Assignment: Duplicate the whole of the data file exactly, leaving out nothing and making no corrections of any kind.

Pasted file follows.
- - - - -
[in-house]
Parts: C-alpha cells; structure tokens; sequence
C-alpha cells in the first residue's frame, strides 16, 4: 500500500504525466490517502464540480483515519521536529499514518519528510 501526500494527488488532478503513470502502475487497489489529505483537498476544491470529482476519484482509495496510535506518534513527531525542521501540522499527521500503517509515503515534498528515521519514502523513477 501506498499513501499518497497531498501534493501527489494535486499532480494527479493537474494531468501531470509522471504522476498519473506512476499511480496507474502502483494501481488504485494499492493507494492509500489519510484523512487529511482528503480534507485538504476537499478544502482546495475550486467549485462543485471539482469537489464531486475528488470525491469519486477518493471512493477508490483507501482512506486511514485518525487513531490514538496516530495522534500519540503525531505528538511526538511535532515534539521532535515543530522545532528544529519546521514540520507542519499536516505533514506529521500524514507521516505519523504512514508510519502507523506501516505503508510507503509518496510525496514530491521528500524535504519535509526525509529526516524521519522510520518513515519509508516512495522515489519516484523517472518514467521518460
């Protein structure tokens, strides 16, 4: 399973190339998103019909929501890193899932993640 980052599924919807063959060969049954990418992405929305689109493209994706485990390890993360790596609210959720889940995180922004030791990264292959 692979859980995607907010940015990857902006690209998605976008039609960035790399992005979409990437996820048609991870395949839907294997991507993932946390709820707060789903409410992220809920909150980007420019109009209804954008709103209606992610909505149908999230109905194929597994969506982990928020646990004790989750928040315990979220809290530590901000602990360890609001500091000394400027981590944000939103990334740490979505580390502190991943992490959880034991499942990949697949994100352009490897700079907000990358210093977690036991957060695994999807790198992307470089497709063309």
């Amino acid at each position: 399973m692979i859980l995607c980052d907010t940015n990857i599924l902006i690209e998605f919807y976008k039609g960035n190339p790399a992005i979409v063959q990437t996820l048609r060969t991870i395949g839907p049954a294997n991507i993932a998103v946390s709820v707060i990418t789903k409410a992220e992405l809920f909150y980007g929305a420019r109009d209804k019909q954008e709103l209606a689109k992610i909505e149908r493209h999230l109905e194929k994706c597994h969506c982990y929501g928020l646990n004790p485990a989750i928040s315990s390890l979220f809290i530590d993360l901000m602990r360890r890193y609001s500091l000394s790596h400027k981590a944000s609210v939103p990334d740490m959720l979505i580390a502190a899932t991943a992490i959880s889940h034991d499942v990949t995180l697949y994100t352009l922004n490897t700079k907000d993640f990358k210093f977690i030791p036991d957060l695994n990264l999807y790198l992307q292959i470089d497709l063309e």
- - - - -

[in-house]
Parts: C-alpha cells; structure tokens; sequence
C-alpha cells in the first residue's frame, strides 16, 4: 500500500504525466490517502464540480483515519521536529499514518519528510 501526500494527488488532478503513470502502475487497489489529505483537498476544491470529482476519484482509495496510535506518534513527531525542521501540522499527521500503517509515503515534498528515521519514502523513477 501506498499513501499518497497531498501534493501527489494535486499532480494527479493537474494531468501531470509522471504522476498519473506512476499511480496507474502502483494501481488504485494499492493507494492509500489519510484523512487529511482528503480534507485538504476537499478544502482546495475550486467549485462543485471539482469537489464531486475528488470525491469519486477518493471512493477508490483507501482512506486511514485518525487513531490514538496516530495522534500519540503525531505528538511526538511535532515534539521532535515543530522545532528544529519546521514540520507542519499536516505533514506529521500524514507521516505519523504512514508510519502507523506501516505503508510507503509518496510525496514530491521528500524535504519535509526525509529526516524521519522510520518513515519509508516512495522515489519516484523517472518514467521518460
């Protein structure tokens, strides 16, 4: 399973190339998103019909929501890193899932993640 980052599924919807063959060969049954990418992405929305689109493209994706485990390890993360790596609210959720889940995180922004030791990264292959 692979859980995607907010940015990857902006690209998605976008039609960035790399992005979409990437996820048609991870395949839907294997991507993932946390709820707060789903409410992220809920909150980007420019109009209804954008709103209606992610909505149908999230109905194929597994969506982990928020646990004790989750928040315990979220809290530590901000602990360890609001500091000394400027981590944000939103990334740490979505580390502190991943992490959880034991499942990949697949994100352009490897700079907000990358210093977690036991957060695994999807790198992307470089497709063309």
């Amino acid at each position: 399973m692979i859980l995607c980052d907010t940015n990857i599924l902006i690209e998605f919807y976008k039609g960035n190339p790399a992005i979409v063959q990437t996820l048609r060969t991870i395949g839907p049954a294997n991507i993932a998103v946390s709820v707060i990418t789903k409410a992220e992405l809920f909150y980007g929305a420019r109009d209804k019909q954008e709103l209606a689109k992610i909505e149908r493209h999230l109905e194929k994706c597994h969506c982990y929501g928020l646990n004790p485990a989750i928040s315990s390890l979220f809290i530590d993360l901000m602990r360890r890193y609001s500091l000394s790596h400027k981590a944000s609210v939103p990334d740490m959720l979505i580390a502190a899932t991943a992490i959880s889940h034991d499942v990949t995180l697949y994100t352009l922004n490897t700079k907000d993640f990358k210093f977690i030791p036991d957060l695994n990264l999807y790198l992307q292959i470089d497709l063309e």